Richard Pierce

Richard Pierce – author, poet, painter

Poetry, Writing

Day 328


We walked the day off our feet in the rain
When the darkness came, and more yards
Of words fled from the pens we flexed
In the half-empty café. It was a wild wind
That blew us into there one second after
The other, and the warmth tangled us into
One coat of one colour, and the same window
Seat collision. I can’t remember the year
Nor the years gone by, nor what came of
Those months and days that built them.

Our notebooks didn’t match in the smoke
Of that particular corner; yours A5, mine A6,
Yours a flourish of bright colours, mine a
Simple black, yours hard board bound, mine
A leather cover with yellow paper held in
Place by elastic bands. You used a biro, my
Tool was a fountain pen from some lost
Love who escaped me long before then.
Only our coats were the same – style, length,
Colour, make, source even, probably, how
Unlikely that might seem now. And the
Price was probably the same, too. Our
Yellow fingers spoke of thrift in the wrong

We sat at opposite ends of that bench,
Nervously eying each other with our
Peripheral vision while we probably wrote
Gothic descriptions of each other, down to
The finest details, your long and gracious
Hands, my stubby bruised and dislocated
Digits, my unshaven face, your smooth skin
And unblemished beauty, except for the
Slightly lop-sided nose, that asymmetry
Making you even more mysterious to my
Black ink on the yellow pages in the black
Binder of lonely words. We both opened
Our mouths at the same time, but no sounds
Came out; the coffee arrived that very moment,
Another match those double espressos whose
Saucers we extinguished our cigarettes in
When we were done. I do remember it was
A Saturday when I should have been at a game
But had lost the will to play or watch.

Cups half-empty, we tried again, those first
Words strangers always find so difficult. Now
It would probably have been even more impossible
Because respect and convention almost forbids
It. But between the smoke and the coffee and
The non-matching cake you forced into your
Narrow frame, we managed to find our voices
And introduced our fragile selves each to the
Other after having tried to guess who we were
In those brief scribbled phrases we’d planted
On the pages of our now closed books of secrets.
The rest was quiet voices and silence as the
Afternoon wound its way towards what would
Have been an uneventful evening had we not met.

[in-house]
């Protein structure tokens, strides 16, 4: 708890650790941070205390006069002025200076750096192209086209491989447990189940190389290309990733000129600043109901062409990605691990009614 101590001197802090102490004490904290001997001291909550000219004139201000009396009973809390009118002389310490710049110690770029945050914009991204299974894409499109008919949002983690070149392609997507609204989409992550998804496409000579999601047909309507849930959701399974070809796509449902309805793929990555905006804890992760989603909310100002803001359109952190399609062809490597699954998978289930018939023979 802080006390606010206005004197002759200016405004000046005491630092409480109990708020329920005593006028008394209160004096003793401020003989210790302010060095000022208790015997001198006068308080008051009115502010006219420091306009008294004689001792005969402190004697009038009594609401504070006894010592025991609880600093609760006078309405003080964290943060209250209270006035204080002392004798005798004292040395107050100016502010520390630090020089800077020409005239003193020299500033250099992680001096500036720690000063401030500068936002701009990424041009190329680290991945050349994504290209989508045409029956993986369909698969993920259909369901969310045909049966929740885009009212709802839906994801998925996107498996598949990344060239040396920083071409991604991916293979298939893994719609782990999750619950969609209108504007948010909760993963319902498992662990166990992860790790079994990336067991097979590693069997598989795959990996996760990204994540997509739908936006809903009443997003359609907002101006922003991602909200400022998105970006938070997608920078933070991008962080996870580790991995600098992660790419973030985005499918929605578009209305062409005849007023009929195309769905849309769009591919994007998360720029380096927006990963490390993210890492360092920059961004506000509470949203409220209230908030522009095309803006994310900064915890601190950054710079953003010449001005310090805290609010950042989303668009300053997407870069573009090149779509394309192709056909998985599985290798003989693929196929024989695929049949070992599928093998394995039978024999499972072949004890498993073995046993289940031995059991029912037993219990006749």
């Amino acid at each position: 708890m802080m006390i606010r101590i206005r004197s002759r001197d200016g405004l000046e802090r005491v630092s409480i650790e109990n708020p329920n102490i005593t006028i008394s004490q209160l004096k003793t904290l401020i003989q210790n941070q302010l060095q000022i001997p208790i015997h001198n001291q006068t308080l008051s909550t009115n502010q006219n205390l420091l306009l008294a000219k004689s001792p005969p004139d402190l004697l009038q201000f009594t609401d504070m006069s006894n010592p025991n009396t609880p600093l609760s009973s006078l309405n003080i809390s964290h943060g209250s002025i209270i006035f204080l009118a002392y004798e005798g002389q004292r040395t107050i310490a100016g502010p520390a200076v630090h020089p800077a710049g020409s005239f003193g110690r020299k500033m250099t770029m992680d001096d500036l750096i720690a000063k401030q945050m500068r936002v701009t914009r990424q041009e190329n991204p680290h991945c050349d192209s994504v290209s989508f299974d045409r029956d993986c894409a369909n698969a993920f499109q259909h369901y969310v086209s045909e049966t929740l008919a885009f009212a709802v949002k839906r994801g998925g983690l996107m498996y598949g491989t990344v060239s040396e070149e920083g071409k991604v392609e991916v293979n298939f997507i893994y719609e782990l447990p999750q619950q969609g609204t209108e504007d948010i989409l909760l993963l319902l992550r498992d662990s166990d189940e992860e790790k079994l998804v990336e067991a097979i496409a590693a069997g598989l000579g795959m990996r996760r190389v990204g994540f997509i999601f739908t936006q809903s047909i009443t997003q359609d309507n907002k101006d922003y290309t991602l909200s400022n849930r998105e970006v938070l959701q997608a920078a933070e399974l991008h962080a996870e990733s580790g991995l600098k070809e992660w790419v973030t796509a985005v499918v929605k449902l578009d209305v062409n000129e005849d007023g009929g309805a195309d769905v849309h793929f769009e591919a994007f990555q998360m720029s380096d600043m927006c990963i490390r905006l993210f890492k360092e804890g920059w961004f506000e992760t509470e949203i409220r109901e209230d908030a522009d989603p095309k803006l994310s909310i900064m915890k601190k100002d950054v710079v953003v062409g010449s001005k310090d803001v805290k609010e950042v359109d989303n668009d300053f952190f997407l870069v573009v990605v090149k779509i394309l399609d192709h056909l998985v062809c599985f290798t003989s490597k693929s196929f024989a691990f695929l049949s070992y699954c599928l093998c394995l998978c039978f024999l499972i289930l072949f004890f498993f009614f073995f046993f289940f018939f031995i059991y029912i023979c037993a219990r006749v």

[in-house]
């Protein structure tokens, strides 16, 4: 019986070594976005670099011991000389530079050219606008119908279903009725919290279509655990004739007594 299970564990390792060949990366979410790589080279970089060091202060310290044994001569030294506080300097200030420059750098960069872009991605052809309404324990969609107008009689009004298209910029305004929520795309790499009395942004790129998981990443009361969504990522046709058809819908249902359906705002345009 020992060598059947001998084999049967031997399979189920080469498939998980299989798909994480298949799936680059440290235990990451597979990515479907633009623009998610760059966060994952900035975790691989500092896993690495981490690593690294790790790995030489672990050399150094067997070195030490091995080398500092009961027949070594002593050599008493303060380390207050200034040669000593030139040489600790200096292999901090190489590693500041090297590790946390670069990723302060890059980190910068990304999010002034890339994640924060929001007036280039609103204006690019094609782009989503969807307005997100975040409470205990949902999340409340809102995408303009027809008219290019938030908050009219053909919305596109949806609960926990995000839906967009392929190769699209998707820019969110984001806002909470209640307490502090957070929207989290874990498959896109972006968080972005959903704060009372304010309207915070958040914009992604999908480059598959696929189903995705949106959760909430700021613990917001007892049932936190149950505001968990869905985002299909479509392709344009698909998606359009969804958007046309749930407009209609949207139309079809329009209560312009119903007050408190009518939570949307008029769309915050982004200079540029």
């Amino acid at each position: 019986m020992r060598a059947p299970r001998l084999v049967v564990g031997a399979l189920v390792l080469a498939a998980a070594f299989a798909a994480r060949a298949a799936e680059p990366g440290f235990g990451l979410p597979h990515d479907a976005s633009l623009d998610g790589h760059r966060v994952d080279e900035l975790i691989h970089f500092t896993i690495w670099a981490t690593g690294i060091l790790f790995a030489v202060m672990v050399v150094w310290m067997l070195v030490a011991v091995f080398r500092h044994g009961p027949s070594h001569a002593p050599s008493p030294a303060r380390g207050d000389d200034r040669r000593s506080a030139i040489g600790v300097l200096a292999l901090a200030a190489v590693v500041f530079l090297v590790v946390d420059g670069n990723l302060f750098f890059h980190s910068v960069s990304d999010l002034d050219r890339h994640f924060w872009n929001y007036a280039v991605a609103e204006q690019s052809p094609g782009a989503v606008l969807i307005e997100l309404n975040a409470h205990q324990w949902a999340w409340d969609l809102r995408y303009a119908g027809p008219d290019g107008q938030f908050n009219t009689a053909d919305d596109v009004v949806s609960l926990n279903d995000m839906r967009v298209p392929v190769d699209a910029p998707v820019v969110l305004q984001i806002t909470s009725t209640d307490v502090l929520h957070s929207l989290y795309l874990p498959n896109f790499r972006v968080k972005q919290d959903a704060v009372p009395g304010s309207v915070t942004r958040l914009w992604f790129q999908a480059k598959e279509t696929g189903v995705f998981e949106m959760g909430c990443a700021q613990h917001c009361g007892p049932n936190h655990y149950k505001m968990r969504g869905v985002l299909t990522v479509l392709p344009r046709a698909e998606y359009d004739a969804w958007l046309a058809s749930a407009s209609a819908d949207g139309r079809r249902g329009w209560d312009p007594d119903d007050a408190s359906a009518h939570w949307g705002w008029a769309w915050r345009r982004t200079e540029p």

I forget the year. I forget you. It’s a short walk
Back here to the empty window seat from
The fresh earth in the cemetery

R 24/11/2022, 20:18




Get notifications of new posts by email.

We don’t spam! Read our privacy policy for more info.

1 Comment

  1. Day 329 – Richard Pierce

    25th November 2022 at 20:36

    […] Yesterday’s poem brought a lot of private comments. Was it a memory? No. Was it real in any way? No. To an extent, that poem encapsulates what I always say a poem is – a novel on one page. Just like novels, poems can be fictional, just stories that fly to us out of the thin air. The opening line came to me while I was standing in the garden having a smoke. Yes, I drew on certain places to visualise while I wrote it down, one particular cafe in Fredrikstad, in particular, that, if I recall correctly, was split into two levels, so that half the place was about two foot higher than the rest. It didn’t have a window seat. I used to sit in there, whilst still acclimatising to living in a country whose language I couldn’t speak perfectly, nursing a hot chocolate for ours while I wrote down my thoughts. Nowhere near a cemetery, never a place for a first encounter with someone I’d be sharing my life with. What struck me this morning about the poem is also that it’s so androgynous – and I think that’s probably a good thing. At the end, it’s about loss, but I suppose it’s better to have a loss after a life-time than at the beginning of the life-time. But the other thing is – do we poets ever really know what we mean, and are we lesser poets if we don’t know the meaning of what we write? Bottom line – the reader decides. That’s what makes writing superior to cinema. […]

Leave a Reply